Three-dimensional structure of Escherichia coli dihydrodipicolinate reductase.Scapin, G., Blanchard, J.S., Sacchettini, J.C.
(1995) Biochemistry 34: 3502-3512
- PubMed: 7893645
- PubMed Abstract:
- Expression, Purification and Characterization of E. Coli Dihydrodipicolinate Reductase
Reddy, S.,Sacchettini, J.C.,Blanchard, J.S.
(1995) Biochemistry 34: 3492
Dihydrodipicolinate reductase is an enzyme found in bacteria and higher plants involved in the biosynthesis of diaminopimelic acid and lysine. Because these pathways are unique to bacteria and plants, they may represent attractive targets for new ant ...
Dihydrodipicolinate reductase is an enzyme found in bacteria and higher plants involved in the biosynthesis of diaminopimelic acid and lysine. Because these pathways are unique to bacteria and plants, they may represent attractive targets for new antimicrobial or herbicidal compounds. The three-dimensional structure of Escherichia coli dihydrodipicolinate reductase, complexed with NADPH, has been determined and refined to a crystallographic R-factor of 18.6% with diffraction data to 2.2 A resolution. The refined model contains the complete protein chain, the cofactor NADPH, and 55 water molecules. The enzyme is composed of two domains. The dinucleotide binding domain has a central seven-stranded parallel beta-sheet surrounded by four alpha-helices, with the cofactor binding site located at the carboxy-terminal edge of the sheet. The second domain contains four beta-strands and two alpha-helices that form an open mixed beta-sandwich. A possible binding site for dihydrodipicolinate has been identified in this second domain, about 12 A away from the dinucleotide binding site. This would imply that the protein must undergo some conformational change in order to perform catalysis. In the crystal, the native enzyme is a homotetramer generated by a 222 crystallographic axis. Implications of the tetrameric structure for the enzyme function are presented. Dihydrodipicolinate reductase uses both NADH and NADPH as cofactors, and analysis of its cofactor binding site allows for a molecular understanding of the enzyme's dual specificity.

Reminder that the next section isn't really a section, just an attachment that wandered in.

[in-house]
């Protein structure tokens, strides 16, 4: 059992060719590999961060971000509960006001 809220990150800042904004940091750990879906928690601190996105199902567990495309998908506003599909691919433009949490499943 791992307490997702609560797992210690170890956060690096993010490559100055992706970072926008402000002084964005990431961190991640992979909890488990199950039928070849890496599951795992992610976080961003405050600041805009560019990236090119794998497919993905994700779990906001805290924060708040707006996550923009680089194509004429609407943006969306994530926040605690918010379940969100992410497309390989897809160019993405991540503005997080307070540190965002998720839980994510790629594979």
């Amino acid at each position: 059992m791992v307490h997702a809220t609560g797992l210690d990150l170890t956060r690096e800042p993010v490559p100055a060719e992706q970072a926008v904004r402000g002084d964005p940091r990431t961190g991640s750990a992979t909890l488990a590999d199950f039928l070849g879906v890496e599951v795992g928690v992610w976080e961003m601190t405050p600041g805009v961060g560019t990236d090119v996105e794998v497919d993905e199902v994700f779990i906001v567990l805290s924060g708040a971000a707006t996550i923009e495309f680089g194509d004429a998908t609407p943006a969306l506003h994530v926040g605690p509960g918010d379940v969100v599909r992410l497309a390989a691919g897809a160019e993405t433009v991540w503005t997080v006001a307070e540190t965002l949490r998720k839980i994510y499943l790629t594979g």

Department of Biochemistry, Albert Einstein College of Medicine, Bronx, New York 10461.